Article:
A former team-mate of Lance Armstrong has reportedly backed claims by disgraced Floyd Landis that the seven-time Tour de France winner took part in and encouraged doping within the US Postal team.
A New York Times report said the man, who wished to remain anonymous, had spoken with investigators detailing "some of his own drug use, as well as the widespread cheating that he said went on as part of the Postal Service team – all of which he alleged was done with Armstrong's knowledge and encouragement".
The report said the rider in question "has never tested positive for performance-enhancing drugs or methods" and "asked that his name not be used because investigators advised him not to speak publicly about the information he provided".
Armstrong is credited with one of the greatest comebacks in sport after beating testicular cancer in 1998 and going on to win the first of his seven consecutive Tour titles a year later.
Those achievements seem under threat from a federal investigation launched in the wake of Landis's allegations that US Postal used systematic doping practices to gain an edge over their rivals.
Bryan Daly, Armstrong's attorney, dismissed the report in a statement, noting that Armstrong has never failed a doping test. "This is a story full of anonymous sources and more inappropriate leaks of grand jury testimony designed to create a circus-like atmosphere," he said.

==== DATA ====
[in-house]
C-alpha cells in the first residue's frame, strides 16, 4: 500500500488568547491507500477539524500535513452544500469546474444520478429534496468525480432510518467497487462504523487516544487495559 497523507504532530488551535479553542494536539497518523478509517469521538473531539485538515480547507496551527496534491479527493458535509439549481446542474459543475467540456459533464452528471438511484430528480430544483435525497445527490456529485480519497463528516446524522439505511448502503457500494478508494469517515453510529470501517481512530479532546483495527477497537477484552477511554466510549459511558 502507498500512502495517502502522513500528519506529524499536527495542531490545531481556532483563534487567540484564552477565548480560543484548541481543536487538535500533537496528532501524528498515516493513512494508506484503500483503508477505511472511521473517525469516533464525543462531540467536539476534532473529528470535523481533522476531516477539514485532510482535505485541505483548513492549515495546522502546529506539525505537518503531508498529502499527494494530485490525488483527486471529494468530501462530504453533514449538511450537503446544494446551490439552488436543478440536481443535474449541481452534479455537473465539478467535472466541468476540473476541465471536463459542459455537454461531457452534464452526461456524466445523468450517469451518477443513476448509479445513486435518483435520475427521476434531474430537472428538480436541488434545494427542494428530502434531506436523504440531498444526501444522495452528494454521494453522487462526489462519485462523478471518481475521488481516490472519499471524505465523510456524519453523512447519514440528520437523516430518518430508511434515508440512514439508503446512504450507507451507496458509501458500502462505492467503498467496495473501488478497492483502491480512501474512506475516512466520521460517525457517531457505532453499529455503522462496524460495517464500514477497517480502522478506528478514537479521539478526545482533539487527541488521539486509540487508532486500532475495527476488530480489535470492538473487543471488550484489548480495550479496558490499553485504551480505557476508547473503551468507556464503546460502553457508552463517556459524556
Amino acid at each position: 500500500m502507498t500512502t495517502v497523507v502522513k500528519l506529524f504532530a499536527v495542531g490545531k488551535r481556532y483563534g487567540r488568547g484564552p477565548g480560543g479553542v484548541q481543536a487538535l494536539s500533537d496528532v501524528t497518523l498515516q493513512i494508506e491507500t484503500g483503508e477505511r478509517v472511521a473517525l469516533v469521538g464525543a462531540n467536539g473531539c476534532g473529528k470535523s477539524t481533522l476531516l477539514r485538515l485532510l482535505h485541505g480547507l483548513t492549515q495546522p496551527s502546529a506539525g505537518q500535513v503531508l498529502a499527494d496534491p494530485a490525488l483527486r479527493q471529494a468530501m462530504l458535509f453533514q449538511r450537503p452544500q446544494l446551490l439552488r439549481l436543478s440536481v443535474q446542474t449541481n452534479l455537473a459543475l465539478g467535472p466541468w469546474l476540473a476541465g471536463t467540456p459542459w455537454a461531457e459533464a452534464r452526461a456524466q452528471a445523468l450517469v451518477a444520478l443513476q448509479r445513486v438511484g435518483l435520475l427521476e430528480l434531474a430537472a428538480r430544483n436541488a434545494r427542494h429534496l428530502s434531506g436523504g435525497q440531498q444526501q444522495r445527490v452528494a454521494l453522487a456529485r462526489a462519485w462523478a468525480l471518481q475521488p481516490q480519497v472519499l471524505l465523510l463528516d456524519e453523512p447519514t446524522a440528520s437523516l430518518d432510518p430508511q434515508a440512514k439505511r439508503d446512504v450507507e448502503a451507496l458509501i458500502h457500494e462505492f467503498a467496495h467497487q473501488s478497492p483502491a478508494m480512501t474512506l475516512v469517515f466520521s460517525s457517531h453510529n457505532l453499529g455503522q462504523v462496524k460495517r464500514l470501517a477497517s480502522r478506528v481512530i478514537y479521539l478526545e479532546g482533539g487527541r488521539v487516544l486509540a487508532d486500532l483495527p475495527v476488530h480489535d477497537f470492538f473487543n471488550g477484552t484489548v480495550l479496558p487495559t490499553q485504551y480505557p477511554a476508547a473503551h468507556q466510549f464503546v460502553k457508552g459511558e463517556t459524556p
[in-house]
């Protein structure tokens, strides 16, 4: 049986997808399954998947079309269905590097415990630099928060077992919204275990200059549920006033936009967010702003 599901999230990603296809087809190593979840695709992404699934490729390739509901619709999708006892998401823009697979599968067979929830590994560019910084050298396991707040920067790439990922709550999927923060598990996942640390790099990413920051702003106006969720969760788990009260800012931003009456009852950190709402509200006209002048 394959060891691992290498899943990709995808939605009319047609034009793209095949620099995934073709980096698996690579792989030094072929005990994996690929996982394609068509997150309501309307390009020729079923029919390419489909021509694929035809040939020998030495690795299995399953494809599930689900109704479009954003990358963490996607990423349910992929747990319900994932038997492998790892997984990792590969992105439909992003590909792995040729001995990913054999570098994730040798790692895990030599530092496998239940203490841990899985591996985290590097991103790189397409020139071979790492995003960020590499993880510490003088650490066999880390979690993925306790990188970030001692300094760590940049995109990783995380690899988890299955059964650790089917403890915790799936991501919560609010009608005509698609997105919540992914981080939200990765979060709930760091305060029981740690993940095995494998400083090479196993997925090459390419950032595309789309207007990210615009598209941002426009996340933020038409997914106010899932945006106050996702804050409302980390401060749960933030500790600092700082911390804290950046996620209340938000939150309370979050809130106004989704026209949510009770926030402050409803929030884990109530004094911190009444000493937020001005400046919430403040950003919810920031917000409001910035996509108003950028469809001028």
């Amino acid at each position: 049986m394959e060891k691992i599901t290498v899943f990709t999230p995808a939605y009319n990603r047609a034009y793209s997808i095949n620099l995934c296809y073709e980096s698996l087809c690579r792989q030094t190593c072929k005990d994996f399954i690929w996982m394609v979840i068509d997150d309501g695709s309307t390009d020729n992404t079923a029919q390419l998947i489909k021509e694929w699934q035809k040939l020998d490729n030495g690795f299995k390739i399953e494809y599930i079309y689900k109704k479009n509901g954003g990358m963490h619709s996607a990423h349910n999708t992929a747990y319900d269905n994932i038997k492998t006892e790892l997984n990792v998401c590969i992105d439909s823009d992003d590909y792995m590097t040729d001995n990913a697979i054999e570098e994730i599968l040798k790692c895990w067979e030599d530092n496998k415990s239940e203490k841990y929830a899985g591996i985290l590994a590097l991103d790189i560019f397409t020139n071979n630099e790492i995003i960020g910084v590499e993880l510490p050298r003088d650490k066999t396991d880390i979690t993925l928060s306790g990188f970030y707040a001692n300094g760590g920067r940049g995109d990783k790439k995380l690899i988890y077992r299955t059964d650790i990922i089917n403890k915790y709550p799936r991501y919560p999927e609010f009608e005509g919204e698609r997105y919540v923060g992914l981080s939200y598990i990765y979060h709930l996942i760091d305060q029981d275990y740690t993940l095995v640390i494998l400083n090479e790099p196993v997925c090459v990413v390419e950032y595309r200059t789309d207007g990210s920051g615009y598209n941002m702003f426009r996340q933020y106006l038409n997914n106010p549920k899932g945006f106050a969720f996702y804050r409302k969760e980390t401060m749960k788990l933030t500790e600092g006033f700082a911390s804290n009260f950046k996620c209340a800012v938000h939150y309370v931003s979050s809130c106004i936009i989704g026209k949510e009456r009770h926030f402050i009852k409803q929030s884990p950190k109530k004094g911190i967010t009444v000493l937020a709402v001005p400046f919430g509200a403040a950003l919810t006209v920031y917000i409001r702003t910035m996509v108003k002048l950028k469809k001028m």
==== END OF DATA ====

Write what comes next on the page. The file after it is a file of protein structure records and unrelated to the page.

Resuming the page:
"We understand that riders may be being offered sweetheart deals to change testimony that they have given in the past under oath. The power of the federal government is being abused to pursue dated and discredited allegations, and that's flat-out wrong, unethical, un-American, and a waste of taxpayer dollars.
"To the extent that any riders are suggesting that Lance Armstrong violated cycling rules or doped, they are either mistaken or not telling the truth. Lance has ridden with hundreds of riders over the years who will support his position, and over all that time he has never failed even a single test."
Landis, the 2006 Tour winner who was stripped of his title for doping, levelled the accusations against Armstrong several months ago when he finally ended four years of denials by confessing to doping throughout his career. Since then several of Armstrong's former employees and team-mates have been contacted by federal investigators.
A lawyer for American George Hincapie, Zia F Modabber, said in July that former US Postal rider Hincapie was likely to talk to investigators once the Tour was over. Another former US Postal rider, Tyler Hamilton, is serving an eight-year ban for using performance-enhancing drugs.
The Times report claimed that Hamilton's lawyer, Chris Manderson, said Hamilton had received a grand jury subpoena but did not say whether Hamilton had already provided testimony.
Armstrong, has categorically denied the allegations and said that Landis has no credibility. At the end of his final Tour de France appearance last month, he said he would deny any involvement in doping "as long as I live".
The Times report said more riders are expected to meet with the grand jury as early as next week.
© AFP 2010